I was due with my first child on October 15th, 2016, and intending to have a home birth under the supervision of a midwife.
I went into labour at 11 pm on the 16th. Active labour started about 20 hours later, and then pushing started a few hours after that. I pushed for about three hours at home, and had the baby's head in the canal- I could reach down and touch her hair! - but just couldn't get her the rest of the way out. At this point I'd been in labour for about 30 hours and was exhausted, so our midwife suggested that we go to St Joseph's Hospital to get vacuum assistance (meaning I'd still get to push, they'd give a little pull, and we'd have our baby in no time and still have a natural birth).
After the MOST uncomfortable car ride, with the baby's head still in between my legs and me with one leg up on the dashboard still pushing, we got to the hospital and our midwife set up us in a room. We saw the OB, who said the baby was posterior (so her spine running along mine, as opposed to her facing my spine, as it should be), and so he was going to go perform another procedure on another patient and when he returned they'd give me an epidural and turn the baby around with forceps. I asked if that was really necessary, and he said it was unless I wanted an emergency cesarean. Not what we planned for, but I was exhausted and we just wanted to hold our baby, and so we agreed.
I pushed for another three hours unmedicated, waiting for the OB to return. After being given the epidural, the OB immediately began to get to work with the forceps, at which point I told him I could still feel him touching me. He insisted it was just pressure, not pain I was feeling. I fully disagreed, and said I did feel pain, but he didn't respond.
He went in with the forceps, and then realized as he turned her, she had actually sorted herself out and had been in the right position after all- and so now he had flipped her into the wrong position! The OB said they might as well deliver her by forceps now, and said out loud "let's give this baby a little more room, shall we", and I heard and felt the scissors cut into me as he gave me an episiotomy.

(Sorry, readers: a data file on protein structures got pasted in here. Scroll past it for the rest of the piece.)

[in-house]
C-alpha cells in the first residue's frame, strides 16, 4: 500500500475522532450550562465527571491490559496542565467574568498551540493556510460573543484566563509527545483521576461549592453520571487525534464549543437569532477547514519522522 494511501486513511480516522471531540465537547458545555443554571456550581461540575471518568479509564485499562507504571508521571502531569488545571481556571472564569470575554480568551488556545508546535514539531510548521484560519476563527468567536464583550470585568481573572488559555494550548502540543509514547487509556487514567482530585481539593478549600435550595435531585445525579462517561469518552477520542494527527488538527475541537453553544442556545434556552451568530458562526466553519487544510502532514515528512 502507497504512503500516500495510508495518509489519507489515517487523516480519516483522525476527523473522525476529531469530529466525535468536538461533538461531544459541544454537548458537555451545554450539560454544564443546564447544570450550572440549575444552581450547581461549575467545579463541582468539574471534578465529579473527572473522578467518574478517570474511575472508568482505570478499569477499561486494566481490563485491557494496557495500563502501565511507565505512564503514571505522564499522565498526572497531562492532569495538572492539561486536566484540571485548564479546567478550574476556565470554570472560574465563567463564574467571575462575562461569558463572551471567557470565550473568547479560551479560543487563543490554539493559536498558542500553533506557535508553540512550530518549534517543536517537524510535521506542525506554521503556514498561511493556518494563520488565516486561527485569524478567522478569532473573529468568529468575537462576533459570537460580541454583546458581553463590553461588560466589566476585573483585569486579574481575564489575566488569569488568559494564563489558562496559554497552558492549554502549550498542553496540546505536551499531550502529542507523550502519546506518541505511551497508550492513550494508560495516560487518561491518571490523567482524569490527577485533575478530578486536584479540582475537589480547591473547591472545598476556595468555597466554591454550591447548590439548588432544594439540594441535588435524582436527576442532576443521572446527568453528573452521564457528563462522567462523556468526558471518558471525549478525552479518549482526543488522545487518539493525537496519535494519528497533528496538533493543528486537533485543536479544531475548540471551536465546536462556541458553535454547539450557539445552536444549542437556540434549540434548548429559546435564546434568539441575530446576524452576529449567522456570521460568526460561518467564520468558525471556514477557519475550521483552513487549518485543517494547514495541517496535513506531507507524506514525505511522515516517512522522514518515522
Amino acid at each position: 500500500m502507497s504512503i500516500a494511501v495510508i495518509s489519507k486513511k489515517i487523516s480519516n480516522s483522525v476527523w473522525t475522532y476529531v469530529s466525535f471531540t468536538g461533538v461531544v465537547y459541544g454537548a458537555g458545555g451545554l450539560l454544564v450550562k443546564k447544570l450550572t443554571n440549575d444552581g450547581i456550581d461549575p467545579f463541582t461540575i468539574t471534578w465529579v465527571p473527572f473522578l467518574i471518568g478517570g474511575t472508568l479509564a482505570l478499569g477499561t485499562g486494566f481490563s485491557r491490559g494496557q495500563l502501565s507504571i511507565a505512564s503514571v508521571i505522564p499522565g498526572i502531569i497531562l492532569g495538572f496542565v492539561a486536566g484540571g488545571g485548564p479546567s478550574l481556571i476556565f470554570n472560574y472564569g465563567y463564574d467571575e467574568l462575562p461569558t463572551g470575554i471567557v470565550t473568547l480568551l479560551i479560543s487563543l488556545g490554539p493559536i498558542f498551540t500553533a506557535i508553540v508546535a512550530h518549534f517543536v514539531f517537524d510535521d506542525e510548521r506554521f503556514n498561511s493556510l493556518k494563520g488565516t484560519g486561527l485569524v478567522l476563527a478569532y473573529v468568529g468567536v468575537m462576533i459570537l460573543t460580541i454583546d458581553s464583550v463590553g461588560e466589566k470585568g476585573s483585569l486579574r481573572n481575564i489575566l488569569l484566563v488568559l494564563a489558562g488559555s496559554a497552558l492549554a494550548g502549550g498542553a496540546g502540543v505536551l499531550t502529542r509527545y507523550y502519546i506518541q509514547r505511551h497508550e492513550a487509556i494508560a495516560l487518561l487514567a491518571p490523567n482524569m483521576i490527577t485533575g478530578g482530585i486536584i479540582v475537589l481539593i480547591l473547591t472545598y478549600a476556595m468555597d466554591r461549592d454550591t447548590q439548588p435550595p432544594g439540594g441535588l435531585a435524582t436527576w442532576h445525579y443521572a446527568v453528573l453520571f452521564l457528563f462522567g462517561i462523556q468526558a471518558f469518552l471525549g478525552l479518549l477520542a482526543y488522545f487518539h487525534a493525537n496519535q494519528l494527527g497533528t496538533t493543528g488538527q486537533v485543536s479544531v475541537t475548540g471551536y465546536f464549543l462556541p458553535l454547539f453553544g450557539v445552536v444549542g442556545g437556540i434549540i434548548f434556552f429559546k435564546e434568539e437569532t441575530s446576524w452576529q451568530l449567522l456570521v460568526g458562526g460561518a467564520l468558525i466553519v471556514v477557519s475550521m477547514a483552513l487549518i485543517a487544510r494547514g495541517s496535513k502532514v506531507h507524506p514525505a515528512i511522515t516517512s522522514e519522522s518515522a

The baby was pulled out and placed on my chest, at which point I absolutely refused to let any of the medical staff take her from me for any purpose. It wasn't until I pointed out I could feel each stitch he did as he was stitching me up that he believed me that the epidural hadn't fully taken effect, and he gave me a local so he could finish up.
I had wanted to have a home birth, because I did not trust hospitals to trust me or my body to manage the birth process, and oooh boy, was the mistrust proven correct. I was made to feel like a silly little child who would be punished with a cesarean if I asked any questions about the processes about to be performed on me. I felt completely ignored, like a specimen on a table, instead of like a human who deserved to be consulted as to what happened to her own body.
In preparing for a home birth, I had tried very hard to prepare myself for the unexpected; that my intentions to have my baby at home didn't necessarily affect the circumstances in which she might be born. So I was open and ready for the move to the hospital when it became necessary. But I didn't expect to be treated so poorly, to feel so ignored, to have these things done to my body without anyone explaining what was going to happen, or asking my permission.
I was in labour for 36 hours, and all of those hours combined were not as terrible as the half hour I spent in the room with that OB.
If I am blessed with a birth again, I am so hoping I get to have my baby at home with my midwives, in a respectful environment where I feel like my birth is a priority. And if I do have to go to the hospital again, you can damn well bet it won't be St. Joes.
Submitted by Laura